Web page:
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Arkady Babchenko Murder of anti-Kremlin war reporter shocks Russian opposition

Russia's embattled liberal community was reeling Wednesday from the murder of fiercely anti-Kremlin journalist Arkady Babchenko who was gunned down in Ukraine after leaving Moscow following a campaign of harassment.

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The murder of Arkady Babchenko triggered a huge outpouring of grief among Russia's liberal opposition, with journalists and politicians warning that Kremlin critics had become fair game under President Vladimir Putin play

The murder of Arkady Babchenko triggered a huge outpouring of grief among Russia's liberal opposition, with journalists and politicians warning that Kremlin critics had become fair game under President Vladimir Putin

(AFP/File)

Russia's embattled liberal community was reeling Wednesday from the murder of fiercely anti-Kremlin journalist Arkady Babchenko who was gunned down in Ukraine after leaving Moscow following a campaign of harassment.

A prominent Russian war correspondent who became famous for his fierce tirades against Moscow, Babchenko, 41, was murdered on Tuesday evening in a contract-style killing in the stairwell of his building in the Ukrainian capital Kiev where he moved last year.

Ukrainian authorities blamed Russia's "totalitarian machine" for his murder, while Moscow denied the charges and the Kremlin warned that Kiev had become "a very dangerous place" for journalists.

His murder triggered a huge outpouring of grief among Russia's liberal opposition, with journalists and politicians warning that Kremlin critics had become fair game under President Vladimir Putin.

Top opposition leader Alexei Navalny said he was "shocked", writing on his blog that he had no doubt that the journalist was murdered because of his "public political position."

Over the past years a number of Kremlin critics and Russian liberals have left the country after physical attacks and death threats and many blamed the atmosphere of growing intolerance under Putin for Babchenko's death.

Opposition politician and former MP Ilya Ponomaryov, who now lives in Kiev, said he feared other Kremlin critics would be murdered in the future.

"Over the last three days, I have heard about three contracts taken out on Russian opposition figures among emigres," he wrote on Facebook.

'Terror attack'

Pavel Kanygin, an investigative reporter with Russia's Novaya Gazeta liberal newspaper to which Babchenko contributed in the past, called his assassination "a terror attack" against journalists in both Russia and Ukraine.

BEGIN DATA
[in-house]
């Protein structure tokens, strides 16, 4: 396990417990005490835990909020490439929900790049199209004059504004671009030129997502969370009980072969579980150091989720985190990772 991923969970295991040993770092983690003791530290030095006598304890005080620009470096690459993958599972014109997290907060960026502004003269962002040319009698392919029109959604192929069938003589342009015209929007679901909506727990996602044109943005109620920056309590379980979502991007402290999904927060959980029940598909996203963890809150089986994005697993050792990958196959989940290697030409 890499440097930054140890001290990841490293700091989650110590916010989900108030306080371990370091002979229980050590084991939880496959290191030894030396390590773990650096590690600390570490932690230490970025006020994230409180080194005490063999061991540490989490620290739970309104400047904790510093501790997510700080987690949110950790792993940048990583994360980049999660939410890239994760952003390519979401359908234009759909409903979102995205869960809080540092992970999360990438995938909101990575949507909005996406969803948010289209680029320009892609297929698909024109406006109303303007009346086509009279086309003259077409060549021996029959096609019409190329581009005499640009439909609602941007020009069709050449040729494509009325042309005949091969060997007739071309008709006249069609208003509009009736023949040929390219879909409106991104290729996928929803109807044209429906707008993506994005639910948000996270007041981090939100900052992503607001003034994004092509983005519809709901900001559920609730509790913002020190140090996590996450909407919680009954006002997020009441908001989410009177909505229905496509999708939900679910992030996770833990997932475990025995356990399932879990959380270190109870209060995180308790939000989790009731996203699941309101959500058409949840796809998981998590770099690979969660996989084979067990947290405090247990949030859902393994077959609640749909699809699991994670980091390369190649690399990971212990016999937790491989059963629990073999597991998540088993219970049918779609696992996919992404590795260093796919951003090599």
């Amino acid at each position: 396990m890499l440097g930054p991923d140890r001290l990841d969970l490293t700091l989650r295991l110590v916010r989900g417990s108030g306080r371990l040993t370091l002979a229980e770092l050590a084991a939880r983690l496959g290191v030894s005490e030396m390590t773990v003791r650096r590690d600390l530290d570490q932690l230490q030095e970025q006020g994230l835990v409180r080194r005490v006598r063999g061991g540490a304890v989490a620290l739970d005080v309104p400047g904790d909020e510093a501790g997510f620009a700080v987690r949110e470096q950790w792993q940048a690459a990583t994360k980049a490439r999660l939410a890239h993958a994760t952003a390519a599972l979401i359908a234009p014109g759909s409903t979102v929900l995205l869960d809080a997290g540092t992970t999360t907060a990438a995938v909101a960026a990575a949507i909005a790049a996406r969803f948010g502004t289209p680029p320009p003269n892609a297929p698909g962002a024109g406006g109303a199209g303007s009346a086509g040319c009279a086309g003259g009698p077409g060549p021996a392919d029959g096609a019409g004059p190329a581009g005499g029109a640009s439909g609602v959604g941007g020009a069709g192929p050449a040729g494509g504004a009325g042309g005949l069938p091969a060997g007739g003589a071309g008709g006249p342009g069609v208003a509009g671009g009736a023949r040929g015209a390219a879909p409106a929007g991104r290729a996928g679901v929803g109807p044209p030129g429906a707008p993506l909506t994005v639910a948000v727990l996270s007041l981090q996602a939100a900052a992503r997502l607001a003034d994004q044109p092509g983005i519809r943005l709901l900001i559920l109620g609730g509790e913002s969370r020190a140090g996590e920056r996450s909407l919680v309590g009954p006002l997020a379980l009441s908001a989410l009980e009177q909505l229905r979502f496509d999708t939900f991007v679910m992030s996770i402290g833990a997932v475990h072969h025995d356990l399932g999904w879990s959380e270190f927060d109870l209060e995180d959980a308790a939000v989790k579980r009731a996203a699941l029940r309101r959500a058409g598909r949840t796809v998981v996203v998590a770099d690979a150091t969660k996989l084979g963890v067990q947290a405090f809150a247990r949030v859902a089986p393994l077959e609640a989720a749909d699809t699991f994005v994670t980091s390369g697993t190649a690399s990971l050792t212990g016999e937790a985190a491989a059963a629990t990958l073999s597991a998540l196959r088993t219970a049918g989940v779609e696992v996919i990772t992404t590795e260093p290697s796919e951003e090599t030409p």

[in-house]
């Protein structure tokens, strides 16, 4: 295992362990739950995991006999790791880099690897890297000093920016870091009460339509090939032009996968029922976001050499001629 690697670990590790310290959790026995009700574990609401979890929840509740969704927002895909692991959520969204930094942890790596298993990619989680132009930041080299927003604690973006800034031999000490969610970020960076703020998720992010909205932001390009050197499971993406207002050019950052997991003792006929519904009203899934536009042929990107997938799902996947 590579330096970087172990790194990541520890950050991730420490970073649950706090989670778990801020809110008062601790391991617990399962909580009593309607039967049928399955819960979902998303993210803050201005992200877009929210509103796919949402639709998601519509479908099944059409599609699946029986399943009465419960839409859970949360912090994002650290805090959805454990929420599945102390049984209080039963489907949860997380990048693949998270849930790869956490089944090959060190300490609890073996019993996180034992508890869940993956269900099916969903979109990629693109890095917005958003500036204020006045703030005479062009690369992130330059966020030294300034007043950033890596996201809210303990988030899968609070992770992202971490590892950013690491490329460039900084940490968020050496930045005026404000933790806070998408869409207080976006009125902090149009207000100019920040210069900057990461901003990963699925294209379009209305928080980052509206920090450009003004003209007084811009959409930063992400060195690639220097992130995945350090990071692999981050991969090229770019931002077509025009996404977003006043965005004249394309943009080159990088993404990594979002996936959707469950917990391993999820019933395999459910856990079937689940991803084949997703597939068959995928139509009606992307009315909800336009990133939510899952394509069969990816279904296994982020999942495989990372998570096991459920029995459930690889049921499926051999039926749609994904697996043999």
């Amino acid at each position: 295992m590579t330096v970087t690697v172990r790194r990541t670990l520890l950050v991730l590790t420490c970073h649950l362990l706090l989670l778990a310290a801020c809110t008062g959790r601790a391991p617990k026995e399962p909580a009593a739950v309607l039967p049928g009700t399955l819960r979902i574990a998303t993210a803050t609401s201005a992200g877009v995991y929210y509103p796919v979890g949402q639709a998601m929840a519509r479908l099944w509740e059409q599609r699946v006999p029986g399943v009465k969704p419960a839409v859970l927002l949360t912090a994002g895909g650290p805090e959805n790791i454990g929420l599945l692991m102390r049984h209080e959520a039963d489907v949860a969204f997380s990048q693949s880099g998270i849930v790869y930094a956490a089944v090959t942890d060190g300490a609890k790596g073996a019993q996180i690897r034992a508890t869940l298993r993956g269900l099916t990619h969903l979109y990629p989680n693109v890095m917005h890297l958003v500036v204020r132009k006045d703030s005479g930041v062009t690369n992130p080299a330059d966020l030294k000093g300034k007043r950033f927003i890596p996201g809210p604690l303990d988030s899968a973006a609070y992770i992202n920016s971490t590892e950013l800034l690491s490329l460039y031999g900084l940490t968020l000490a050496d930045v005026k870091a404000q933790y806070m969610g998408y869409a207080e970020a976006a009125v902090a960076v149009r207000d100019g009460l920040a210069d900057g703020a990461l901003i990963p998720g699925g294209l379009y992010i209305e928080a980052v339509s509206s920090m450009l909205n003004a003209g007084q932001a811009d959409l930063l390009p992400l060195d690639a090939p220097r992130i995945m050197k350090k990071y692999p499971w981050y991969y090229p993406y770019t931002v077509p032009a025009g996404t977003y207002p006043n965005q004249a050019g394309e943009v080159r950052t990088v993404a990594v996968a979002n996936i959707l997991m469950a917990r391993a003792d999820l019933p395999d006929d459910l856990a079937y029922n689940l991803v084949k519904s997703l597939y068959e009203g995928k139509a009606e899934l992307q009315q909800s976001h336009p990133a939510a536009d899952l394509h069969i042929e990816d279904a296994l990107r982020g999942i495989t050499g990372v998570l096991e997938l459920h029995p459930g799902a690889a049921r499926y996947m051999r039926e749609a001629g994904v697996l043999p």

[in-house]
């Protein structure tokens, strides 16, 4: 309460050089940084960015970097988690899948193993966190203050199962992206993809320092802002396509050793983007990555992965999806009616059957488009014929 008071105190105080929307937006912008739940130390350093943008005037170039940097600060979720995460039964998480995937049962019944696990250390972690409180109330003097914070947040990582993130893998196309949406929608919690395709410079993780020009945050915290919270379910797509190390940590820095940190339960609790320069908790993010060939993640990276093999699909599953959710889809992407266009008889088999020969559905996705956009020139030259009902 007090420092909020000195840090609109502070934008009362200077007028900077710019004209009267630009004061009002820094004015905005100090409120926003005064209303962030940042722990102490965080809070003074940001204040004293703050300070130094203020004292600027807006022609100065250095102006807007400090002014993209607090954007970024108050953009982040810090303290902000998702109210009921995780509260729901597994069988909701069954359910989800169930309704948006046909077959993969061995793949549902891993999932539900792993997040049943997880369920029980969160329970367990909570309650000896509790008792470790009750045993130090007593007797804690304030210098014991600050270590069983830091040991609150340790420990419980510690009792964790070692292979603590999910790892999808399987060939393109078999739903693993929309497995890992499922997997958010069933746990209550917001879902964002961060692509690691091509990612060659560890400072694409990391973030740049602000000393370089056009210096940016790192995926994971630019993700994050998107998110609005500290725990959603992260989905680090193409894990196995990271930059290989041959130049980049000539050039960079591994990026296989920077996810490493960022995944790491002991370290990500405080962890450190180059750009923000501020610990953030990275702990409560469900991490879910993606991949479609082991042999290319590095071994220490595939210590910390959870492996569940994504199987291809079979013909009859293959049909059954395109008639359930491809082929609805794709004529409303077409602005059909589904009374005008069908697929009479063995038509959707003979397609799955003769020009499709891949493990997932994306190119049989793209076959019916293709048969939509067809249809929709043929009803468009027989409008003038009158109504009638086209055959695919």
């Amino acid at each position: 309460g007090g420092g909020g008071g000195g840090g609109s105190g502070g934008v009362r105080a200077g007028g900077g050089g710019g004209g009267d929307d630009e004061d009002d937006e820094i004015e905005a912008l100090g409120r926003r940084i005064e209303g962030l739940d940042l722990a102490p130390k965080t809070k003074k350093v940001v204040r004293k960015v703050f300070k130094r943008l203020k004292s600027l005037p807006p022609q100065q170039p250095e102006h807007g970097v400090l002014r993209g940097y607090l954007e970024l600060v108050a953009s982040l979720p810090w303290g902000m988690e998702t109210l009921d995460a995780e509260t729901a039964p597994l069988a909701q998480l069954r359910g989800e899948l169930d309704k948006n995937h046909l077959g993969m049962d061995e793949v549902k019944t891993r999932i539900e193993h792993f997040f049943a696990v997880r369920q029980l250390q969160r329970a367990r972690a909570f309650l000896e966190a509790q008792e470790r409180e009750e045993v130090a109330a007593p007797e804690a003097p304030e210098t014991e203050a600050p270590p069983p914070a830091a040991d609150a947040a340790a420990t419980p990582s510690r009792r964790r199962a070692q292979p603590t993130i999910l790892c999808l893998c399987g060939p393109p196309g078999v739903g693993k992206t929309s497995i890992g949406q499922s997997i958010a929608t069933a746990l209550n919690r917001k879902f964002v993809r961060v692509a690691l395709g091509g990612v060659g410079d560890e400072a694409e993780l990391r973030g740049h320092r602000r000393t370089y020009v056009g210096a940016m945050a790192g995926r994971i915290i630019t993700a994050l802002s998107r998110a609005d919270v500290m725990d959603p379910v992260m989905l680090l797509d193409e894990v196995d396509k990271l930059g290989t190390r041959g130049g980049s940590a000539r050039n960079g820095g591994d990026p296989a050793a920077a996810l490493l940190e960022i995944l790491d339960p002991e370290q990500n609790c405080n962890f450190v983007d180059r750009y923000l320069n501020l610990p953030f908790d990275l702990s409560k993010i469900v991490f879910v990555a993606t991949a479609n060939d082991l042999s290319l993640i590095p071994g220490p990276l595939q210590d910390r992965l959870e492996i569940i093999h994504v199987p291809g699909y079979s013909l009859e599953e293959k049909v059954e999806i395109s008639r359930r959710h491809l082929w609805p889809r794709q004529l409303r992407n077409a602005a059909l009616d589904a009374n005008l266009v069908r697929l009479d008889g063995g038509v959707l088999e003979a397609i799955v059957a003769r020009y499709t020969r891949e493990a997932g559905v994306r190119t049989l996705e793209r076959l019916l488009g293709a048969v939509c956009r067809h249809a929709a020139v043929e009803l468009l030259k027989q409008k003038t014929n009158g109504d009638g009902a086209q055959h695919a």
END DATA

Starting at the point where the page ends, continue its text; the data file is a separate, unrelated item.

"Arkasha would shoot straight from the hip every day in such a brazen manner that even those close to him felt uneasy sometimes," Kanygin wrote, referring to his friend by his nickname.

Novaya Gazeta has lost a number of journalists over the past years including Anna Politkovskaya, gunned down in the stairwell of her Moscow apartment in 2006.

"Arkady knew what war was about, took part in it but always hated it viscerally," the award-winning newspaper said in an editorial.

The Bell, a respected Russian media start-up, said it did not always agree with Babchenko but called him "a principled, passionate, brave man and journalist worthy of respect."

Babchenko was killed less than a month after Putin was inaugurated for his fourth Kremlin term and as Russia gears up to host the World Cup later this month.

He was shot three times in the back in a killing reminiscent of that of another prominent Kremlin critic, politician Boris Nemtsov who was shot in the back as he walked near the Kremlin in February 2015.

The journalist quit Russia after pro-Kremlin supporters launched a campaign of intimidation and harassment after he wrote on Facebook he was not sorry when a plane transporting a Russian military choir crashed into the Black Sea en route to Syria in December 2016.

'Toxic homeland'

Some liberals drew parallels with the case of Russian former double agent Sergei Skripal and his daughter who were targeted with a potent nerve agent in Britain in March.

"The toxic homeland is continuing to kill, poisoning the world already outside its borders," wrote Sergei Medvedev, a professor at Moscow's Higher School of Economics.

Natalia Gevorkyan, a Russian reporter living in France, said the situation was becoming so bad that the European Union and the United States should help protect people fleeing persecution and facing death threats in Russia.

Babchenko fought in Russia's two Chechen campaigns in the 1990s and early 2000s before becoming a war correspondent and author. He repeatedly said he faced death threats.

He contributed to a number of media outlets besides Novaya Gazeta and was an avid blogger, accusing Russian authorities of slaughtering Kremlin critics and unleashing wars in Ukraine, Syria and elsewhere.

His increasingly bombastic posts constantly pushed the boundaries of good taste and some of his colleagues and followers stopped reading him in recent years.

Babchenko left Russia in February 2017, living first in the Czech Republic, then Israel, before moving to Kiev.

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